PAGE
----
What is the most common cause of secondary hypertension in children?

What is the most common cause of secondary hypertension in children?

Renal disease is the most common cause of secondary hypertension in children.

What is the most common cause of secondary hypertension?

The prevalence and potential etiologies of secondary hypertension vary by age. The most common causes in children are renal parenchymal disease and coarctation of the aorta. In adults 65 years and older, atherosclerotic renal artery stenosis, renal failure, and hypothyroidism are common causes.

What conditions cause secondary hypertension?

Secondary hypertension is high blood pressure caused by another condition or disease. Conditions that may cause secondary hypertension include kidney disease, adrenal disease, thyroid problems and obstructive sleep apnea.

Is hypertension a secondary diagnosis?

Secondary hypertension is elevated blood pressure that results from an underlying, identifiable, often correctable cause. Only about 5 to 10 percent of hypertension cases are thought to result from secondary causes.

How do you rule out secondary hypertension?

To diagnose secondary hypertension, your doctor will first take a blood pressure reading using an inflatable cuff, just as your blood pressure is measured during a typical doctor’s appointment. Your doctor may not diagnose secondary hypertension based on only one higher than normal blood pressure reading.

How is pediatric hypertension treated?

Currently recommended agents for the treatment of hypertension in pediatric patients include angiotensin-converting enzyme (ACE) inhibitors, angiotensin-receptor blockers (ARBs), beta-blockers (BBs), calcium channel blockers (CCBs), and diuretics.

Can stress cause secondary hypertension?

Your body produces a surge of hormones when you’re in a stressful situation. These hormones temporarily increase your blood pressure by causing your heart to beat faster and your blood vessels to narrow. There’s no proof that stress by itself causes long-term high blood pressure.

Does secondary hypertension go away?

Treatment for secondary hypertension involves treating the underlying medical condition with medications or surgery. Once the underlying condition is treated, your blood pressure might decrease or return to normal.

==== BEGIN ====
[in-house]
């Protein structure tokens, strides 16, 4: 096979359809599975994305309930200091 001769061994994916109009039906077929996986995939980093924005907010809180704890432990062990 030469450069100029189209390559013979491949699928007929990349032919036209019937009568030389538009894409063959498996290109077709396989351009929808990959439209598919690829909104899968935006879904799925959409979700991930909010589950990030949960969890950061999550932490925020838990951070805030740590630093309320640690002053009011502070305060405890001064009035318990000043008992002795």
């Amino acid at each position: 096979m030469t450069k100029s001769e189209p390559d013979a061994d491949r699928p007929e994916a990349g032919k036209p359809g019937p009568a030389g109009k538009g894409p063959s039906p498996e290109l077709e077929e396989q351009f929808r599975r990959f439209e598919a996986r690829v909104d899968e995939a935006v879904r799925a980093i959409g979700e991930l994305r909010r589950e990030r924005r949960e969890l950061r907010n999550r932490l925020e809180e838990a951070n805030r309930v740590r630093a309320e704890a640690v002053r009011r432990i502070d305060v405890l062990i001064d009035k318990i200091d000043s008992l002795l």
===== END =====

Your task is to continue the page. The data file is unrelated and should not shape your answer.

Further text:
How common is secondary hypertension?

Approximately 5 to 10 percent of adults with hypertension have a secondary cause. In young adults, particularly women, renal artery stenosis caused by fibromuscular dysplasia is one of the most common secondary etiologies.

How do you test for secondary hypertension?

When do you treat hypertension in children?

Lifestyle changes are recommended for children with hypertension (defined as blood pressure >95th percentile) or those with elevated blood pressure (defined as blood pressure >90th to the 95th percentile or if blood pressure exceeds 120/80 mmHg in adolescents 13 years or older).

What percentage of children have high blood pressure?

How is blood pressure measured in kids? Around 3.5 percent of children are found to have high blood pressure,” Dr. Bhurtel says. “The new guidelines outline the standards for detection and management of high blood pressure in children between 0-18 years of age.

What are the differential diagnoses for pediatric hypertension?

Differential diagnosis 1 Coarctation of the aorta. 2 Renal vein thrombosis. 3 Renal artery stenosis. 4 Renovascular hypertension. 5 Renal parenchymal disease. 6 (more items)

What are the symptoms of secondary hypertension in children?

Pediatric hypertension is often asymptomatic, but some common symptoms may include headache, nosebleeds, irritability, and impaired academic and athletic performances. Secondary hypertension may present with signs and symptoms of the underlying disease.

How to diagnose secondary hypertension in older adults?

These same imaging modalities can be used to detect atherosclerotic renal artery stenosis, a major cause of secondary hypertension in older adults. In middle-aged adults, aldosteronism is the most common secondary cause of hypertension, and the recommended initial diagnostic test is an aldosterone/renin ratio.

Can a differential diagnose of hypertension be dangerous?

Hypertension Differential Diagnosis. One of the most dangerous aspects of hypertension is that it may be asymptomatic. The early stages of hypertension may present with no clinical manifestations other than elevated blood pressure.